March 16, 2008

These days, online consumers and companies are collaborating on a range of activities, including R&D, marketing and after-sales support.

Here are a few examples of how brands and consumers are working together online:


Companies turn to the pubic to solve particular problems. The bestselling book Wikinomics described how Goldcorp, a Canadian gold mining company, published its geological data and offered prize money to prospectors who submitted the best estimates of the value and location of the gold on the company's property.


By monitoring community forums and speaking directly with online opinion leaders, consumer brand manufacturers come up with ideas for new products and improvements and enhancements to existing products.

For example, Dell IdeaStorm is an online community where customers post their ideas on Dell products.


Major consumer brands such as American Apparel, Frito-Lay, L'Oreal, Sony and Toyota have used consumer-created ads.

Frito-Lay, a division of PepsiCo, drew a lot of publicity when it invited people to create and shoot their own 30-second Doritos commercial for a chance to have it viewed during Super Bowl XLI in February 2007. More than 1,000 submissions were received.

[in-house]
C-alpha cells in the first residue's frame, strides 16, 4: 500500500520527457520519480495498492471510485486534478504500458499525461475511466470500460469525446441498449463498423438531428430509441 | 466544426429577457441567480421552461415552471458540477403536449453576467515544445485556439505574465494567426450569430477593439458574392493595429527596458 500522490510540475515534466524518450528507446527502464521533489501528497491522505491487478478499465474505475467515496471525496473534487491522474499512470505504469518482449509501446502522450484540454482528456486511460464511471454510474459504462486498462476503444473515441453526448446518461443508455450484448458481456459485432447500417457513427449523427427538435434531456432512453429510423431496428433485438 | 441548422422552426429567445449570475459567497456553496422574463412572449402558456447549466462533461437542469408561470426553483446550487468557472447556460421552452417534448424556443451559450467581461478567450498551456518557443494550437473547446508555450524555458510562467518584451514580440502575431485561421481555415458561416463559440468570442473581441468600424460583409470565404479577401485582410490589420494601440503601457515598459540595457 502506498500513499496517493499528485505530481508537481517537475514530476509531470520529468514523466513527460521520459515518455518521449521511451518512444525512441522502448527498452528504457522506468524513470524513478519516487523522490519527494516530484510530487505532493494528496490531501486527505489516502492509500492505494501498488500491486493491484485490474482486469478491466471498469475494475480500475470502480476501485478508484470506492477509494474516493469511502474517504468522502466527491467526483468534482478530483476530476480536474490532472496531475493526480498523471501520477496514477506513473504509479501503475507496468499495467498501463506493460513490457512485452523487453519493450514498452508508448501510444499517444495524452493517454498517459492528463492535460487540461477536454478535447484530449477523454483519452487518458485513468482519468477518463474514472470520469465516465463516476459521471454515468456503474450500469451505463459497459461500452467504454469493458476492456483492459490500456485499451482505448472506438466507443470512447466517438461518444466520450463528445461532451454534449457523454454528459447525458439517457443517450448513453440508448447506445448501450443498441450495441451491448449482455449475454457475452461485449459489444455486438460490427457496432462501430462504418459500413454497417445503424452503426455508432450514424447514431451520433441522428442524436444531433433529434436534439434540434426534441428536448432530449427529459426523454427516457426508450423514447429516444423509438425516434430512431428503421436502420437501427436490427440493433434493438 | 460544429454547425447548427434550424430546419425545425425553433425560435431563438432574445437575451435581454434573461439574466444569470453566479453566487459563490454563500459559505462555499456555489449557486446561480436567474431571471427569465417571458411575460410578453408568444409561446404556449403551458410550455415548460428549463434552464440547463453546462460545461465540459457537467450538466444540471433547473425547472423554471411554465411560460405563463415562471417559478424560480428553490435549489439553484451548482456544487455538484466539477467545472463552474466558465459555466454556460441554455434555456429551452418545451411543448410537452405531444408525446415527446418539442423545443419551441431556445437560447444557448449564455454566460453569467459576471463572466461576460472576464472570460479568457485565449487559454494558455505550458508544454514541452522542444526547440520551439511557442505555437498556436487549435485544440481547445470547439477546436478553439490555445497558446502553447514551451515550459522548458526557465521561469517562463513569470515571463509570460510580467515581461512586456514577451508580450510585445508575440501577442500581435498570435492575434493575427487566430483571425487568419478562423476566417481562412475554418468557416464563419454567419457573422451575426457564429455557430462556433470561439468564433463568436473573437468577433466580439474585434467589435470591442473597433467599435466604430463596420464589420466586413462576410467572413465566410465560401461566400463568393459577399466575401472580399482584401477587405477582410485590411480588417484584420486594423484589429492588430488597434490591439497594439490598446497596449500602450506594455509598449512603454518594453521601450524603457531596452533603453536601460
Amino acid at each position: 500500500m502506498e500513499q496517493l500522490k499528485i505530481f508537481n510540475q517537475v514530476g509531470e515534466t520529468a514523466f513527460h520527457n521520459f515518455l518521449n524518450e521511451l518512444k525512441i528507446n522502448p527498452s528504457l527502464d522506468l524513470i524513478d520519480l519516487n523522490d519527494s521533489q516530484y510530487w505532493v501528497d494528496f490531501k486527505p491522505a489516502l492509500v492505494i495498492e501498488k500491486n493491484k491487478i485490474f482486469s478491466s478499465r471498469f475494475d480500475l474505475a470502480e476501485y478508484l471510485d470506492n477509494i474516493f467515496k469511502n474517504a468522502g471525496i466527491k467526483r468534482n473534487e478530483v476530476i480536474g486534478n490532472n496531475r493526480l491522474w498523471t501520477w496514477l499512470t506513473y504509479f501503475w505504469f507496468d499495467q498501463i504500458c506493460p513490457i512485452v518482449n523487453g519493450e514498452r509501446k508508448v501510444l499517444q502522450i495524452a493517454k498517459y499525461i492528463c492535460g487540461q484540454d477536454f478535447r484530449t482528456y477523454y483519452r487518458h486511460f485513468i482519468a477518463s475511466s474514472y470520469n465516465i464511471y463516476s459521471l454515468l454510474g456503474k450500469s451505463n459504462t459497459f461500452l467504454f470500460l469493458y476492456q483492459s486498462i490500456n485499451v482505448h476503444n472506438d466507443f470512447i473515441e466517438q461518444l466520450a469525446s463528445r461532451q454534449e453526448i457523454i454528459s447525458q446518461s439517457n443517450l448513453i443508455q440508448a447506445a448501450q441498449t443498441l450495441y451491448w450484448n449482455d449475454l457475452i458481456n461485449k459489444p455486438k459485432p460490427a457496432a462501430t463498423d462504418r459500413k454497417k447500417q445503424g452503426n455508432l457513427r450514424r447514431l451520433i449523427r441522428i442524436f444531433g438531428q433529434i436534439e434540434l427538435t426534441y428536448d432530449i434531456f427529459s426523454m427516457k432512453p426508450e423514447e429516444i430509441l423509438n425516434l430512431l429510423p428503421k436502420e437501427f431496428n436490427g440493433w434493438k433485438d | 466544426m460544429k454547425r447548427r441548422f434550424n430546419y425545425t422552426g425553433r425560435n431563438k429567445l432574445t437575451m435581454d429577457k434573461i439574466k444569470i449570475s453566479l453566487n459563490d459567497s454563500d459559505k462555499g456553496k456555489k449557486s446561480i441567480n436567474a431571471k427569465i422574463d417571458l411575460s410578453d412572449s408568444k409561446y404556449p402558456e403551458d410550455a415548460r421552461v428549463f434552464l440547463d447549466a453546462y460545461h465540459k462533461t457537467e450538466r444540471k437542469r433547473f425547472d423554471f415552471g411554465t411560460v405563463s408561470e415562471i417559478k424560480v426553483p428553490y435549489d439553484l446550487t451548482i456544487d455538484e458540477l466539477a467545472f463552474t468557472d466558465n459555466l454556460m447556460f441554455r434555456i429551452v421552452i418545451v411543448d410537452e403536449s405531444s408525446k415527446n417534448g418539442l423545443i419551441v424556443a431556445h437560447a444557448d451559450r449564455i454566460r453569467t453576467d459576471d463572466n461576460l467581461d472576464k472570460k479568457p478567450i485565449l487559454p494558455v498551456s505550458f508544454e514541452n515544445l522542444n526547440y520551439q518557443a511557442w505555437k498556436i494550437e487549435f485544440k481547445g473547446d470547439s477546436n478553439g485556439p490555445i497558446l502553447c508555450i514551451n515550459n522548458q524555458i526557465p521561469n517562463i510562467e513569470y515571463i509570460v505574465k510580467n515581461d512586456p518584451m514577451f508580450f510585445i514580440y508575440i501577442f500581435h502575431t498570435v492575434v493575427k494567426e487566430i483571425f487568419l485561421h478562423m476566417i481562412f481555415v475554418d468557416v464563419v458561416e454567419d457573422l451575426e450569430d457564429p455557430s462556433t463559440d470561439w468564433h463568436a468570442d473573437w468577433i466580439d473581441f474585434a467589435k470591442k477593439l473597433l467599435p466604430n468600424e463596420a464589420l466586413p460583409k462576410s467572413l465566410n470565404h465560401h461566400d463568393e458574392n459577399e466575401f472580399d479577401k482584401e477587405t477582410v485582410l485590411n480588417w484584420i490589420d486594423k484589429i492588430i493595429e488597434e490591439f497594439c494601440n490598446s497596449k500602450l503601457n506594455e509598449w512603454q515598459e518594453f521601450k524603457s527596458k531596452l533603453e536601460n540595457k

Enthusiasm for advertising around user-generated content is more than experimental. It is based on a sense that consumer media tastes are changing. Nearly seven out of 10 online marketers surveyed by iMedia Connection in February 2008 said that they thought traditional media would lose dollars to user-generated content.


Social shopping sites, blogs and Web sites with customer ratings and reviews are all venues for people to review and recommend products and describe how to use them.

Kaboodle allows retailers to have a profile and interact with site members. ThisNext, another social shopping site, invites Web retailers to submit unique products for community members to discover and promote.

US Internet users clamor to express their opinion online, judging by a Forrester Research study conducted in the third quarter of 2007. More respondents said they wanted Web sites to offer "user ratings and reviews" than any other site content or functionality.

After-Sales Support

Apple and Dell are examples of consumer electronics manufacturers that host community forums on their sites where customers assist other customers with technical problems.

"Throughout the 20th century, we've had this view that talent is inside the company," said Don Tapscott, co-author of Wikinomics, in a March 2008 New York Times article.

"But with the Web, collaboration costs are dropping outside the boundaries of companies, so the world can become our talent," he said.

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